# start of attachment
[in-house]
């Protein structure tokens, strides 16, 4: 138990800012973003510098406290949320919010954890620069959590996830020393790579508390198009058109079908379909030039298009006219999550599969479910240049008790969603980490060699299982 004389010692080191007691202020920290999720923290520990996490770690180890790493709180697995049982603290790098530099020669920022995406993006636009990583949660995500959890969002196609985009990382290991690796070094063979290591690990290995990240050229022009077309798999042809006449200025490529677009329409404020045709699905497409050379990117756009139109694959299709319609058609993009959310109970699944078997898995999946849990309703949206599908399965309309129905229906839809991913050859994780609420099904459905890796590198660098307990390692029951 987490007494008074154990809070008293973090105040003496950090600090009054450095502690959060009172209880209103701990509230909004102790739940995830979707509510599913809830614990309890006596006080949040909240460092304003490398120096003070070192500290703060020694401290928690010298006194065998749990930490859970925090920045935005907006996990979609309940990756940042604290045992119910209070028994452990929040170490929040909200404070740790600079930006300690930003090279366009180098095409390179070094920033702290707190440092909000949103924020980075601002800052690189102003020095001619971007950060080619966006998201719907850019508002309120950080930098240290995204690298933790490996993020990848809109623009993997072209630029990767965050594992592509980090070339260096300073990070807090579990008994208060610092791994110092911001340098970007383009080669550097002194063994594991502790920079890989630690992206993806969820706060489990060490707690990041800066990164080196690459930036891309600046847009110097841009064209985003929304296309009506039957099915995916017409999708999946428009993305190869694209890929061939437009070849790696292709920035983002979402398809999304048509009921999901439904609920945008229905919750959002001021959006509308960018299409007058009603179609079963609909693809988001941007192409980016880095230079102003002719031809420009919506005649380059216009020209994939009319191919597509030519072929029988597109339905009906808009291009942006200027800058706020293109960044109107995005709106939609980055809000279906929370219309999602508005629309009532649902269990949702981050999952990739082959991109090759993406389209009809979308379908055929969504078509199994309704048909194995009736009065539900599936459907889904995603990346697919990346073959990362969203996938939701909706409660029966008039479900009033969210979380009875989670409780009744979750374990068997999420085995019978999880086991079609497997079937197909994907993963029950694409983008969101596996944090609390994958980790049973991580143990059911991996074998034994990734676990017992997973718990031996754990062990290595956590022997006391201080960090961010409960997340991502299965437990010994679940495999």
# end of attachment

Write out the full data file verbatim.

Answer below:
[in-house]
């Protein structure tokens, strides 16, 4: 138990800012973003510098406290949320919010954890620069959590996830020393790579508390198009058109079908379909030039298009006219999550599969479910240049008790969603980490060699299982 004389010692080191007691202020920290999720923290520990996490770690180890790493709180697995049982603290790098530099020669920022995406993006636009990583949660995500959890969002196609985009990382290991690796070094063979290591690990290995990240050229022009077309798999042809006449200025490529677009329409404020045709699905497409050379990117756009139109694959299709319609058609993009959310109970699944078997898995999946849990309703949206599908399965309309129905229906839809991913050859994780609420099904459905890796590198660098307990390692029951 987490007494008074154990809070008293973090105040003496950090600090009054450095502690959060009172209880209103701990509230909004102790739940995830979707509510599913809830614990309890006596006080949040909240460092304003490398120096003070070192500290703060020694401290928690010298006194065998749990930490859970925090920045935005907006996990979609309940990756940042604290045992119910209070028994452990929040170490929040909200404070740790600079930006300690930003090279366009180098095409390179070094920033702290707190440092909000949103924020980075601002800052690189102003020095001619971007950060080619966006998201719907850019508002309120950080930098240290995204690298933790490996993020990848809109623009993997072209630029990767965050594992592509980090070339260096300073990070807090579990008994208060610092791994110092911001340098970007383009080669550097002194063994594991502790920079890989630690992206993806969820706060489990060490707690990041800066990164080196690459930036891309600046847009110097841009064209985003929304296309009506039957099915995916017409999708999946428009993305190869694209890929061939437009070849790696292709920035983002979402398809999304048509009921999901439904609920945008229905919750959002001021959006509308960018299409007058009603179609079963609909693809988001941007192409980016880095230079102003002719031809420009919506005649380059216009020209994939009319191919597509030519072929029988597109339905009906808009291009942006200027800058706020293109960044109107995005709106939609980055809000279906929370219309999602508005629309009532649902269990949702981050999952990739082959991109090759993406389209009809979308379908055929969504078509199994309704048909194995009736009065539900599936459907889904995603990346697919990346073959990362969203996938939701909706409660029966008039479900009033969210979380009875989670409780009744979750374990068997999420085995019978999880086991079609497997079937197909994907993963029950694409983008969101596996944090609390994958980790049973991580143990059911991996074998034994990734676990017992997973718990031996754990062990290595956590022997006391201080960090961010409960997340991502299965437990010994679940495999």